“With the cost-of-living [crisis] continuing to bite, employers can support employees by ensuring they are armed with the best financial education and tools to help them with financial wellbeing,” she says. “Running employer-led financial education workshops on hot topics such as building financial resilience or understanding tax allowances is helpful, but making recordings available to employees 24/7 means they can access the information at a time and in an environment that suits them.”

Unfortunately, the continuing cost of living pressures could see people looking to reduce their pension contributions. Although this is counterproductive in the long term, in the short term many people may believe they are left with no other option. Reduced pension contributions lead to lower outcomes in retirement, meaning that people may face financial struggles in future. Good quality and engaging education outlining the impact of their decisions is therefore vital in supporting their financial wellbeing and future.

“One approach that can help is pensions salary sacrifice, which results in extra money in employees’ pay packets, all while still maintaining pension saving,” she says. “There are still too many employers who are not offering this ‘no brainer’ alternative way for employees to contribute to pensions. It offers National Insurance savings for both the employer and the employee. It enables higher rate taxpayers to receive full tax relief through payroll and allows employees to maintain their pension contributions whilst putting some extra pounds into their pay packets each month.”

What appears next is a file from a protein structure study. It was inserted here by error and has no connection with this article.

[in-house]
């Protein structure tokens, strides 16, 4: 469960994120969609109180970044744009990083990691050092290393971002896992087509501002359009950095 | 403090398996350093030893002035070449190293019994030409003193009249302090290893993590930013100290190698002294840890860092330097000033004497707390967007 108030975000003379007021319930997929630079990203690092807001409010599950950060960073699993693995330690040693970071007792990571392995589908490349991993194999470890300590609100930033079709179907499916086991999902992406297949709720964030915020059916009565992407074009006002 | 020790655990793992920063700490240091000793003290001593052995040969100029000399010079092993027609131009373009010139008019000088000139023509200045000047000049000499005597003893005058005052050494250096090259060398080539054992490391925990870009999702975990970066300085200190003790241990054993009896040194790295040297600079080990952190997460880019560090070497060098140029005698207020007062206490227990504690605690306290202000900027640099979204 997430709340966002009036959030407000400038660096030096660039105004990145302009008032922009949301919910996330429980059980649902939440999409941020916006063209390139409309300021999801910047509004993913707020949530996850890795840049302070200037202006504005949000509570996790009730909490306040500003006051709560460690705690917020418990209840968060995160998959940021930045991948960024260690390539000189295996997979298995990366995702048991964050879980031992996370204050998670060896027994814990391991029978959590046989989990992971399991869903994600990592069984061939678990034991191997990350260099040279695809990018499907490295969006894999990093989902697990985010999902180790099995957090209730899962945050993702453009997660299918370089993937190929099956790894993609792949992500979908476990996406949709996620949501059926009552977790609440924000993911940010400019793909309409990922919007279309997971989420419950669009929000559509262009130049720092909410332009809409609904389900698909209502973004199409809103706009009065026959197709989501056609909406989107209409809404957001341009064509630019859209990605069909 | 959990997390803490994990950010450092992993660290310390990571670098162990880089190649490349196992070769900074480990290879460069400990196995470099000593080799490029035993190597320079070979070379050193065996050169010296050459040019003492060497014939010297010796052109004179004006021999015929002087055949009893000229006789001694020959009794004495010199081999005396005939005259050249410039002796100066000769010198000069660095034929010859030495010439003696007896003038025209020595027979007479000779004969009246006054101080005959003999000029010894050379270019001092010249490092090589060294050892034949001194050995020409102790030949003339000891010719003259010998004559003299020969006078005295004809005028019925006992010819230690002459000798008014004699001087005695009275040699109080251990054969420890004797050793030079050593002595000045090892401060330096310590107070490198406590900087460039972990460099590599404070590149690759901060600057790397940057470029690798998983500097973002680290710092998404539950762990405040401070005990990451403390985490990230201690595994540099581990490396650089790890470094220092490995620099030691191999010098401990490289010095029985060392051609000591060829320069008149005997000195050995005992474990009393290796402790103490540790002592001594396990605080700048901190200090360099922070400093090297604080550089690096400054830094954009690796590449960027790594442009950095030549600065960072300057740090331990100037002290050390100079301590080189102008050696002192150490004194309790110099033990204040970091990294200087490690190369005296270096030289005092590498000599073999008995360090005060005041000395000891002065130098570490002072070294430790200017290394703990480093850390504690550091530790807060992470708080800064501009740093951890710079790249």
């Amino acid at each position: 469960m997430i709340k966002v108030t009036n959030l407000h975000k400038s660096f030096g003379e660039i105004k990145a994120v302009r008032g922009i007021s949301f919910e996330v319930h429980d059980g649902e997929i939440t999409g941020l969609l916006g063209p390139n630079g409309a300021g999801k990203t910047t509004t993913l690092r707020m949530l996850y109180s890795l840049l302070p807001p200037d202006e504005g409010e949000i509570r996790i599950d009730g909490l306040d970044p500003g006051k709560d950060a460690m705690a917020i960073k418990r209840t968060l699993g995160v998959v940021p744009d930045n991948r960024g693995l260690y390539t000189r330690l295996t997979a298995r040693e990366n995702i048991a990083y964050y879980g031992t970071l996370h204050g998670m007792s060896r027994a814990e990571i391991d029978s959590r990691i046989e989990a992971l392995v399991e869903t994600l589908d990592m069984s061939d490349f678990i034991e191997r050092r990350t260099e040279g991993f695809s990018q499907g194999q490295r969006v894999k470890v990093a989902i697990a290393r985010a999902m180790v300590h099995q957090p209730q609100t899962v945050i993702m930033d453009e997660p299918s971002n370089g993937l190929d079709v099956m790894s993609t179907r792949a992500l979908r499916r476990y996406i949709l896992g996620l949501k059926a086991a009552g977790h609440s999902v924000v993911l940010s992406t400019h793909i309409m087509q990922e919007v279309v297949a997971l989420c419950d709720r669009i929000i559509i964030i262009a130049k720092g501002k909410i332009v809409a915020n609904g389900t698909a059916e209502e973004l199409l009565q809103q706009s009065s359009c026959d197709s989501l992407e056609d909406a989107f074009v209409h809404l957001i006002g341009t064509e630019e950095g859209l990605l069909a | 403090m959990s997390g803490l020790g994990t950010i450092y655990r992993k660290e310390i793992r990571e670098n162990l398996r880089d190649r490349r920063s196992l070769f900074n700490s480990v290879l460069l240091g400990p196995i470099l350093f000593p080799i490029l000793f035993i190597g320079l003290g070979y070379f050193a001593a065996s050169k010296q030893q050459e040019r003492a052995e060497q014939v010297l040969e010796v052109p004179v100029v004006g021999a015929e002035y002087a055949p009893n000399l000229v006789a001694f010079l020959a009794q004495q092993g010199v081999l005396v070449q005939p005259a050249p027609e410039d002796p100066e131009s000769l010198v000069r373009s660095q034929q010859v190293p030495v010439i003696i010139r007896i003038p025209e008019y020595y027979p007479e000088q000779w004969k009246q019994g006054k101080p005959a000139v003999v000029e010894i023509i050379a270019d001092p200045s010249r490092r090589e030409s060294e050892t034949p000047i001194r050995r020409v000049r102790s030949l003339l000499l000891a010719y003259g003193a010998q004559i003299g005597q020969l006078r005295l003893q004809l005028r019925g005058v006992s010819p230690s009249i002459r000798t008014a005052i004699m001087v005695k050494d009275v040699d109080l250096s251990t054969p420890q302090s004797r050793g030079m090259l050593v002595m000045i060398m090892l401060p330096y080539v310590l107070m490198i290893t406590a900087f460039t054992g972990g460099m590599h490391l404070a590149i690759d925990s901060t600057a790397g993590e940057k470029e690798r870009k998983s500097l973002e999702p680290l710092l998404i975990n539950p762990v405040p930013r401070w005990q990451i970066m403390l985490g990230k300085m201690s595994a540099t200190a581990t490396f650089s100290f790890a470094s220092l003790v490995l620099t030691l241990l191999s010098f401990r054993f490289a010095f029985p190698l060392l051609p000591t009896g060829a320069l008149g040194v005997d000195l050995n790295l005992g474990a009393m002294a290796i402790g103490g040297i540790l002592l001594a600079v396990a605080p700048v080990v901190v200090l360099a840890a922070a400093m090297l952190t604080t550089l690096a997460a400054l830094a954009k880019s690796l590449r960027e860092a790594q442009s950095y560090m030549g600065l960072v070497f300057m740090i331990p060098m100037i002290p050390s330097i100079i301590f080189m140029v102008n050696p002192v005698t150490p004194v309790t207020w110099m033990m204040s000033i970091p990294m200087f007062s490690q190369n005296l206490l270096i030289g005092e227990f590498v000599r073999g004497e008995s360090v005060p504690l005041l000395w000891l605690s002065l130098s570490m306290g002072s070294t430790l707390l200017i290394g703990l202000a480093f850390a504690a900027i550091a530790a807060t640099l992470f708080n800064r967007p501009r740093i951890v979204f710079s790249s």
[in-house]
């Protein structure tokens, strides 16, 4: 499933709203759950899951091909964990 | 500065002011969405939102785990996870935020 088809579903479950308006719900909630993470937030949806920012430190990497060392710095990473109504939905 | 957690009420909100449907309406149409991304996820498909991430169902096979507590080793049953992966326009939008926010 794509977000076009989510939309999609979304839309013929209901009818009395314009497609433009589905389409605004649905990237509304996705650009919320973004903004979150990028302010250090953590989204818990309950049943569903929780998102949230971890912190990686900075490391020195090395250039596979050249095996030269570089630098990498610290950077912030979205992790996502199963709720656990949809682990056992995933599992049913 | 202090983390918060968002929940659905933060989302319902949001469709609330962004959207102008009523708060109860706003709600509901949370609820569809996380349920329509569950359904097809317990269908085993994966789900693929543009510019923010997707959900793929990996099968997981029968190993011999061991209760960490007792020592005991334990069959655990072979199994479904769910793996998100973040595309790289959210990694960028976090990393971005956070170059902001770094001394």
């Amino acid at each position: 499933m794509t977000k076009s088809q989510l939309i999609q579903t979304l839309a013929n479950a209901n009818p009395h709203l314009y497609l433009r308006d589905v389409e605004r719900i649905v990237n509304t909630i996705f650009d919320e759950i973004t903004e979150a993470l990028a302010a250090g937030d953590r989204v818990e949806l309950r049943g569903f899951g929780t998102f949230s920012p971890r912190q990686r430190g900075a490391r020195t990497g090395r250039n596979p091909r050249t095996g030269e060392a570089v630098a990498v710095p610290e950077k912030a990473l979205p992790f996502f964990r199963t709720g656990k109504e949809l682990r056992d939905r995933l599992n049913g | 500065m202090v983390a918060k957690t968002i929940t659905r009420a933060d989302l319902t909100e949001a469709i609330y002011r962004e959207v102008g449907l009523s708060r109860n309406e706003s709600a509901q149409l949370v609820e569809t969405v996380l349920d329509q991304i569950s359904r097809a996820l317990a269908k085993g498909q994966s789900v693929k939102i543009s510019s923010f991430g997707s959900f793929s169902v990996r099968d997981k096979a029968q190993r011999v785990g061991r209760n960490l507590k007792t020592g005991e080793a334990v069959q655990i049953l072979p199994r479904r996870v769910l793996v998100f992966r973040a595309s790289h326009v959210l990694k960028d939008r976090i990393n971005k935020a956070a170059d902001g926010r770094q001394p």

The employer National Insurance savings can also be used to provide additional support, whether funding financial education programmes or encouraging employees to save into workplace savings schemes.

What benefits do employees really value?

One problem for employers is that benefits packages are not always used fully or are only valuable to certain groups of employees. An alternative approach is to personalise the package on offer to make it more cost-effective and appropriate to the individual employee.

Matt Russell, CEO of Zest, an employee benefits platform, says his company’s research has found that over half (55%) of all employees want improved financial support from their employer. For younger workers aged 18-34 who are bearing the brunt of the cost-of-living crisis, this number rises to over two-thirds (67%). Yet with many businesses unable to raise salaries in line with inflation, many are still feeling the pressure to support and reward employees.

“Benefits packages can offer a cost-effective solution for employers,” he says. “However, for this to be effective, employers need to ensure that the benefits on offer are personalised to their workforce, and the individual, if they are to provide enhanced value for money for both employer and employee alike.

“When businesses know and understand what it is that their employees want, they can then start providing bespoke packages to successfully meet their workforce’s needs. Keeping this stream of communication open is equally important, targeting employees by age, family status or other factors can help to ensure that they are up to date and fully aware of what is on offer to them, and how they can access this.